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Publisher: Solaris
Release Date: 2007

1808. While Europe burns and the Napoleonic Wars set the world aflame, the HMS Fortitude patrols the sea lanes of the South Pacific, harrying the enemies of the British Crown. The Fortitude’s captain has set his sights on a Spanish galleon weighted down with a fortune in gold and spices, but Lieutenant Hieronymus Bonaventure thinks the prize not worth the risk.

When the ship is smashed by storms and driven far into unknown seas, the galleon and her treasure lost in the tempest, Bonaventure and the rest of the Fortitude’s crew find themselves aground on an island in uncharted waters. They soon discover that beneath the island’s veneer of beauty lurks a dark secret: an ancient evil buried at the living heart of a volcano.

Sample Chapters available online.


When the HMS Fortitude suffers damage after attacking a Spanish galleon in the South Pacific, the Captain elects to head south into uncharted waters in search of habitable land. They come across paradise in the form of an island inhabited by hospitable natives, but not before locating the survivors of the Spanish galleon who tell a horrific tale of another island further south inhabited by monsters. First Lieutenant Heironymus Bonaventure has always sought a life of adventure, and his dreams and nightmares are fulfilled in the south seas. He falls in love with a native woman, and then faces the demons of the southern island as the Fortitude leaves in search of the Spanish gold hidden there. Bonaventure, wry and humorous, is an engaging character, torn between his love for the islander and his duty to the flag. The novel is an informed discourse on navy life circa 1800, swordsmanship and the relative qualities of Christianity and island deism. For much of its length it's a slow-burning historical novel, with dark undertones, which towards the end suddenly bursts into understated though effective horror.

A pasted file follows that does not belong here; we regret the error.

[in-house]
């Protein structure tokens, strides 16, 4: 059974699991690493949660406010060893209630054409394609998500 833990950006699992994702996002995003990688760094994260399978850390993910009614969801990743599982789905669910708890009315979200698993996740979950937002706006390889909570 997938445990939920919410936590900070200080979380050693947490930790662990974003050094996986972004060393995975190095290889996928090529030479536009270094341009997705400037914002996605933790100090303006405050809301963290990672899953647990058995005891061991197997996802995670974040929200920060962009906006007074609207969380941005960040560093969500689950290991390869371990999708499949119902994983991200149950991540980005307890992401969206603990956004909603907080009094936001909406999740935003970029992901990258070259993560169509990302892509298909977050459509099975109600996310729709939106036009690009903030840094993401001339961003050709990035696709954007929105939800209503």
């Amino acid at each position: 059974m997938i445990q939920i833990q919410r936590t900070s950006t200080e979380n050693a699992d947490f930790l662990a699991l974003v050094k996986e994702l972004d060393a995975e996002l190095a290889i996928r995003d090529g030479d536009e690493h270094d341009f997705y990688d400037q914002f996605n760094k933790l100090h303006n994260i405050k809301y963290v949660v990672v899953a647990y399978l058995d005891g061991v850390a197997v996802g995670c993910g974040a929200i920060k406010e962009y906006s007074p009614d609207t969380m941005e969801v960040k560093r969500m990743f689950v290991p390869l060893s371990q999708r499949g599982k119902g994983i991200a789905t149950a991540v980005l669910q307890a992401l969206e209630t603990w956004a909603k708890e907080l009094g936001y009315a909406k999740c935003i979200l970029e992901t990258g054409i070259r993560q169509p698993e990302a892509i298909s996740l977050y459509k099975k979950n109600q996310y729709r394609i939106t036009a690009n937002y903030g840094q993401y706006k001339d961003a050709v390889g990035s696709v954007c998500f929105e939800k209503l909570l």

Eric Brown, The Guardian

Set the Seas on Fire is a thoughtful but rip-roaring adventure, combining Hornblower and Lovecraft with a subtlety certainly not seen in the ‘New Weird’ or other naval stories. The other writing of Roberson’s that I have read has left me astounded at his control of silences and muted responses amidst terrifying situations, and Set the Seas on Fire is certainly in that class. I cannot recommend this book too highly as an intelligent, readable novel.
Iain Emsley, Interzone

The realistic detail in setting and character makes it all the easier to suspend disbelief once the supernatural elements start showing up; you really care what happens to these people, which is quite a feat. So if you like fast-paced adventure stories that don't sacrifice characters on the altar of plot, then you really should be reading Chris Roberson.
Peggy Hailey, RevolutionSF


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